I like the higher gain for high gain amps but I’ve found rolling back the gain going into the amp can help it feel more dynamic. The nice thing about the gain block approach is that you can customize multiple amps in a preset to have different structures; the downside is that it uses an extra block, even if it’s very low CPU usage.
I’m not sure if this is a bug or intended behavior but the models sound very very different with this approach. The clean amps sound better IMO with this.
I agree. Many models of overdrive pedals are not usable for me because they are so overblown and I wont achieve some low to mid gain sounds if I don’t dial the gain down to -15db or so. But then they sound dull to me. I wondered more than once if that may have to do with the DSP crew and their customers being more on the heavier side of guitar tones in general. I am just the opposite. However, I will try out what you suggested, but I question why it makes a difference to first turn up the IN signal (below clipping) and then turn the signal down again in before it hits amp and pedal blocks or just lower the input gain, keep the signal lower in the first place (and save a gain block). Thank you for the idea still.
For me I found that I’d rather deal with a gain block when switching guitars so I can fine tune the gain going into a specific amp block specifically instead of globally. I also found on hotter guitars using a gain block allows for more control and lower gain vs the input. And finally, I can control how hot I want my sound to be, regardless of guitar. Sometimes I want that hot signal- other times I don’t.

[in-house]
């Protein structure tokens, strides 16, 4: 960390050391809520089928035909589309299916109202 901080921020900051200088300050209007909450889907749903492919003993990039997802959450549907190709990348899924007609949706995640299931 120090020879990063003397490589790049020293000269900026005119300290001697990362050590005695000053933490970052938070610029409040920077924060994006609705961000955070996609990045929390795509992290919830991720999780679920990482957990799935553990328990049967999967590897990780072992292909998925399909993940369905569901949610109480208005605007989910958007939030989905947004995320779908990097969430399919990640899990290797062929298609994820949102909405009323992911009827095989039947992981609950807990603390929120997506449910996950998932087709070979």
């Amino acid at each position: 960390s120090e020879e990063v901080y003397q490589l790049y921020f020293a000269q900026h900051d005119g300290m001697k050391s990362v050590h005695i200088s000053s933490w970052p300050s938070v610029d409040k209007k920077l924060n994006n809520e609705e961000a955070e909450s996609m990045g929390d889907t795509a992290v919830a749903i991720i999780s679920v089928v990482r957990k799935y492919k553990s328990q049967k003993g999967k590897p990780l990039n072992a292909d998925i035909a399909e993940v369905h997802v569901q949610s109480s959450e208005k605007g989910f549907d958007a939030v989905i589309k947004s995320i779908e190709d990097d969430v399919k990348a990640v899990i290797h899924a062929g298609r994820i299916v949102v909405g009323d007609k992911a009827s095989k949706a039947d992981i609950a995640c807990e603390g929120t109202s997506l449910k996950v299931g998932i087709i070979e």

Also, getting the full range of your guitar signal on input to me sounds better. Then using a gain block after turns down that signal instead of a lower input in the beginning. The input section is still converting and boosting the analog signal to digital so this stage, IMO, is important to get a full healthy signal.
Against all odds I set the input gain just to 0db, the signal meter barely reacts.
I tried all my own presets and the downloaded ones. It seems /sounds that indeed there’s the full dynamic range of my bass. All the amps and presets could be handled much more easily.
Obviously the input level doesn’t matter much, except it’s too high.
I’ll examine the following settings:
- input/output values of an empty preset in comparison to the bypassed signal
- comparison of these settings with my active Musician Stingray and maybe the use of gain block (which one best ?) the adapt the signal strength
I’ll be back.
I did some experimentation.
I left the input and the output level at 0 dB, and tuned the volume knob full open.
Guitar into LEHLE Bypass switcher and either direct into audio card or insert of the QuadCortex.
- This way the guitar signal is nearly the same (+/- 1 dB) with or without the QuadCortex.
- I cannot detect any differences by ear or visual audio recording between the pure or the QC-signal.
- If I max out the input level up to thin bar I have to reduce the output level by nearly the same amount to get similar results.
- f I max out the input level up to thin bar and leave the output at 0 dB I have to reduce the volume knob to 36/100 to get similar results. (I’m not sure wether here is a real difference).
- The latter method shows correct levels in the I/O screen, but it seems that the resulting signal is the same. I do not know how to examine the signal in more detail to suggest any of the methods.